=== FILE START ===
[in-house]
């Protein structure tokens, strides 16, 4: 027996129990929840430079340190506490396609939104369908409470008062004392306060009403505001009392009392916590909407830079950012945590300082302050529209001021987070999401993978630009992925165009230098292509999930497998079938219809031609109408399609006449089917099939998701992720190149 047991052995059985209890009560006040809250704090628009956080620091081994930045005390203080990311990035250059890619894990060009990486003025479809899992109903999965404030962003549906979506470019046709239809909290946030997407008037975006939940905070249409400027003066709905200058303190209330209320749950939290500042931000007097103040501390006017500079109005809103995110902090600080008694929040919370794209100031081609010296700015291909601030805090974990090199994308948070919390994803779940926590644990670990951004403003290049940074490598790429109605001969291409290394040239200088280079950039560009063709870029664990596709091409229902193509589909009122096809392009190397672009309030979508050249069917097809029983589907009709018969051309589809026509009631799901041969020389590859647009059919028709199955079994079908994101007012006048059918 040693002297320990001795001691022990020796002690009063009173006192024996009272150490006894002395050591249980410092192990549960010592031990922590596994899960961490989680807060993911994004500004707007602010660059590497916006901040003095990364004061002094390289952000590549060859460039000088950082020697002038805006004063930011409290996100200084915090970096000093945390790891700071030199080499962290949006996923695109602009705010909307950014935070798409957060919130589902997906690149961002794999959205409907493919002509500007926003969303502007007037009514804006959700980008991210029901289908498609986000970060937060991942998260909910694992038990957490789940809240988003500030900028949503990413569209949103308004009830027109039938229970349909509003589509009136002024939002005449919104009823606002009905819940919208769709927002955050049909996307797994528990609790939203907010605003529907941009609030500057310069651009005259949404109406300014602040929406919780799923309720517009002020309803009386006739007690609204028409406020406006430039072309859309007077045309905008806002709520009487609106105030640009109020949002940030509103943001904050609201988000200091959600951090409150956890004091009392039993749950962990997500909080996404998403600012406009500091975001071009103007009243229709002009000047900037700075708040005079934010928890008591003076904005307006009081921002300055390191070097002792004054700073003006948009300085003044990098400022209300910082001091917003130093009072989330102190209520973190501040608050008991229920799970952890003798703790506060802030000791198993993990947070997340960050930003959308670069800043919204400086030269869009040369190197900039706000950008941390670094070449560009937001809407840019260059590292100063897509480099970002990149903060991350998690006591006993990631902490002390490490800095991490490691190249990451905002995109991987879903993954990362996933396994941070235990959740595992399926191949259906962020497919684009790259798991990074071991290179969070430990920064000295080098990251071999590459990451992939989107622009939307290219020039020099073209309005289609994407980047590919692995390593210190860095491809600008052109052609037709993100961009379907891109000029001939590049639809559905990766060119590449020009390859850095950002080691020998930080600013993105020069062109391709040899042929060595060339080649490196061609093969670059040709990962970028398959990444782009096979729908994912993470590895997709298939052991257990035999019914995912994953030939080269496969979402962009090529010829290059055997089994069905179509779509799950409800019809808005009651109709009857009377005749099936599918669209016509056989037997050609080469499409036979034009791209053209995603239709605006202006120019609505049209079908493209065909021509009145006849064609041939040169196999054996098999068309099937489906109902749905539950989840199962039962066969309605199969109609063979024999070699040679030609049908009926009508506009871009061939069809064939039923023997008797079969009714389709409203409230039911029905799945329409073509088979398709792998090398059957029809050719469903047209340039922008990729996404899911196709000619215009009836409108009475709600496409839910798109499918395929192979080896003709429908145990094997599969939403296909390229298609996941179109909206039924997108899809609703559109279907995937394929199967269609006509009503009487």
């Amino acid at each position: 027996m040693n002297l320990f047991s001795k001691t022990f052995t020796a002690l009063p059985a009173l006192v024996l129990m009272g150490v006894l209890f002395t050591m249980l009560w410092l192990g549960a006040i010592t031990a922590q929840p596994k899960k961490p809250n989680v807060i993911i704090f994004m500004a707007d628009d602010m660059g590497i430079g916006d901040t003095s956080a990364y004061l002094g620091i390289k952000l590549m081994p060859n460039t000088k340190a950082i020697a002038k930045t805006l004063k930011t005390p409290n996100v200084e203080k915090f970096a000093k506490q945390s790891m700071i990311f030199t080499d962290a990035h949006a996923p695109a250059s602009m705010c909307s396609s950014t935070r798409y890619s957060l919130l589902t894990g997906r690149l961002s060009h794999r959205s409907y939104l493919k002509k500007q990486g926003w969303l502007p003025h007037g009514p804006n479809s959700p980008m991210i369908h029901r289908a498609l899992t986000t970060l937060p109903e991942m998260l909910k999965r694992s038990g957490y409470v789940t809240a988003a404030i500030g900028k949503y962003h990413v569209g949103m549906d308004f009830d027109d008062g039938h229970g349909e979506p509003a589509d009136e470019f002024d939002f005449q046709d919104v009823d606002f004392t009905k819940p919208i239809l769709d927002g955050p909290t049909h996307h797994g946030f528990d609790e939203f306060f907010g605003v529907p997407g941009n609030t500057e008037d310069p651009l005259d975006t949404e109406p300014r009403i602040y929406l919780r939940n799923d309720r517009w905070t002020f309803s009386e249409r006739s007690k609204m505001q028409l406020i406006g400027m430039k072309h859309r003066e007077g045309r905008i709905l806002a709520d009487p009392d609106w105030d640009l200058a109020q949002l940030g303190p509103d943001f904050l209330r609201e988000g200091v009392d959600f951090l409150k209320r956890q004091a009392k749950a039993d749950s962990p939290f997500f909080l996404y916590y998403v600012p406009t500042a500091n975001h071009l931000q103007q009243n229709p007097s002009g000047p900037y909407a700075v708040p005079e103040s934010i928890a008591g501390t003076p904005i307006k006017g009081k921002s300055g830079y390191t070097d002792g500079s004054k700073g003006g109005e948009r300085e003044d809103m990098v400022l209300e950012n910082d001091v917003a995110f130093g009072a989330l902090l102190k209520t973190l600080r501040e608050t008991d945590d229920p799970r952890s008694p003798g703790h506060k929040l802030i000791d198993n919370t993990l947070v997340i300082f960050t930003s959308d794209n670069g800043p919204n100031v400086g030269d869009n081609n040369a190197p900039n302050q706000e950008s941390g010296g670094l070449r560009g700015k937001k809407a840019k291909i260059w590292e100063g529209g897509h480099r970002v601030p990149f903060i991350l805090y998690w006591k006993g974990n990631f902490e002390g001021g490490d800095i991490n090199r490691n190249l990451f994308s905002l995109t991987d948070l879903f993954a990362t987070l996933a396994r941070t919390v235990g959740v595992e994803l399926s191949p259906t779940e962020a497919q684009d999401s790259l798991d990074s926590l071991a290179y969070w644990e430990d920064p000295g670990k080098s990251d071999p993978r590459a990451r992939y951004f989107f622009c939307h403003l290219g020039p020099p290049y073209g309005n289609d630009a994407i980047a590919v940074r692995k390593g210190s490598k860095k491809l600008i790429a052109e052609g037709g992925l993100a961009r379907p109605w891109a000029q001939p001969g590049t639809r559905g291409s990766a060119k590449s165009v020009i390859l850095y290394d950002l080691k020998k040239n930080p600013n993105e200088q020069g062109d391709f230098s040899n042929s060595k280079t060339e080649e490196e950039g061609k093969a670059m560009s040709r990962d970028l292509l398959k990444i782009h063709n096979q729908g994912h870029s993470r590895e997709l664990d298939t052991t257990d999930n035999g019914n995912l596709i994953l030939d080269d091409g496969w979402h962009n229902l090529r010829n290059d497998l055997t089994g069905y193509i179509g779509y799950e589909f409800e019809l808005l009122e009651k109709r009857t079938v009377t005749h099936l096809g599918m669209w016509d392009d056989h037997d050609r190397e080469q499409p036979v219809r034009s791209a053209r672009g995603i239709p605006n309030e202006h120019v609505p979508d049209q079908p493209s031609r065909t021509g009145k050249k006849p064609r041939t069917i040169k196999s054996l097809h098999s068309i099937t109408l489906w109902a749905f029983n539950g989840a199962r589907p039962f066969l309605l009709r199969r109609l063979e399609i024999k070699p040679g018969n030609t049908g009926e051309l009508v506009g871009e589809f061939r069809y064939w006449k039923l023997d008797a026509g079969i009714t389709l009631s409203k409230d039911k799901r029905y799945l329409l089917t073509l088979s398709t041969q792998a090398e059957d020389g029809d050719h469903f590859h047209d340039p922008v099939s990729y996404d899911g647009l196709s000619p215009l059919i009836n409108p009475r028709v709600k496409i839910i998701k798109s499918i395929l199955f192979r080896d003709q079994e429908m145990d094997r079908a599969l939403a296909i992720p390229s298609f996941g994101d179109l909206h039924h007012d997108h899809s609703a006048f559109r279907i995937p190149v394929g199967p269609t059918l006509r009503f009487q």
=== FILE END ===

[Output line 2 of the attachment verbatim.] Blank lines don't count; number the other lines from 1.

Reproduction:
């Protein structure tokens, strides 16, 4: 027996129990929840430079340190506490396609939104369908409470008062004392306060009403505001009392009392916590909407830079950012945590300082302050529209001021987070999401993978630009992925165009230098292509999930497998079938219809031609109408399609006449089917099939998701992720190149 047991052995059985209890009560006040809250704090628009956080620091081994930045005390203080990311990035250059890619894990060009990486003025479809899992109903999965404030962003549906979506470019046709239809909290946030997407008037975006939940905070249409400027003066709905200058303190209330209320749950939290500042931000007097103040501390006017500079109005809103995110902090600080008694929040919370794209100031081609010296700015291909601030805090974990090199994308948070919390994803779940926590644990670990951004403003290049940074490598790429109605001969291409290394040239200088280079950039560009063709870029664990596709091409229902193509589909009122096809392009190397672009309030979508050249069917097809029983589907009709018969051309589809026509009631799901041969020389590859647009059919028709199955079994079908994101007012006048059918 040693002297320990001795001691022990020796002690009063009173006192024996009272150490006894002395050591249980410092192990549960010592031990922590596994899960961490989680807060993911994004500004707007602010660059590497916006901040003095990364004061002094390289952000590549060859460039000088950082020697002038805006004063930011409290996100200084915090970096000093945390790891700071030199080499962290949006996923695109602009705010909307950014935070798409957060919130589902997906690149961002794999959205409907493919002509500007926003969303502007007037009514804006959700980008991210029901289908498609986000970060937060991942998260909910694992038990957490789940809240988003500030900028949503990413569209949103308004009830027109039938229970349909509003589509009136002024939002005449919104009823606002009905819940919208769709927002955050049909996307797994528990609790939203907010605003529907941009609030500057310069651009005259949404109406300014602040929406919780799923309720517009002020309803009386006739007690609204028409406020406006430039072309859309007077045309905008806002709520009487609106105030640009109020949002940030509103943001904050609201988000200091959600951090409150956890004091009392039993749950962990997500909080996404998403600012406009500091975001071009103007009243229709002009000047900037700075708040005079934010928890008591003076904005307006009081921002300055390191070097002792004054700073003006948009300085003044990098400022209300910082001091917003130093009072989330102190209520973190501040608050008991229920799970952890003798703790506060802030000791198993993990947070997340960050930003959308670069800043919204400086030269869009040369190197900039706000950008941390670094070449560009937001809407840019260059590292100063897509480099970002990149903060991350998690006591006993990631902490002390490490800095991490490691190249990451905002995109991987879903993954990362996933396994941070235990959740595992399926191949259906962020497919684009790259798991990074071991290179969070430990920064000295080098990251071999590459990451992939989107622009939307290219020039020099073209309005289609994407980047590919692995390593210190860095491809600008052109052609037709993100961009379907891109000029001939590049639809559905990766060119590449020009390859850095950002080691020998930080600013993105020069062109391709040899042929060595060339080649490196061609093969670059040709990962970028398959990444782009096979729908994912993470590895997709298939052991257990035999019914995912994953030939080269496969979402962009090529010829290059055997089994069905179509779509799950409800019809808005009651109709009857009377005749099936599918669209016509056989037997050609080469499409036979034009791209053209995603239709605006202006120019609505049209079908493209065909021509009145006849064609041939040169196999054996098999068309099937489906109902749905539950989840199962039962066969309605199969109609063979024999070699040679030609049908009926009508506009871009061939069809064939039923023997008797079969009714389709409203409230039911029905799945329409073509088979398709792998090398059957029809050719469903047209340039922008990729996404899911196709000619215009009836409108009475709600496409839910798109499918395929192979080896003709429908145990094997599969939403296909390229298609996941179109909206039924997108899809609703559109279907995937394929199967269609006509009503009487």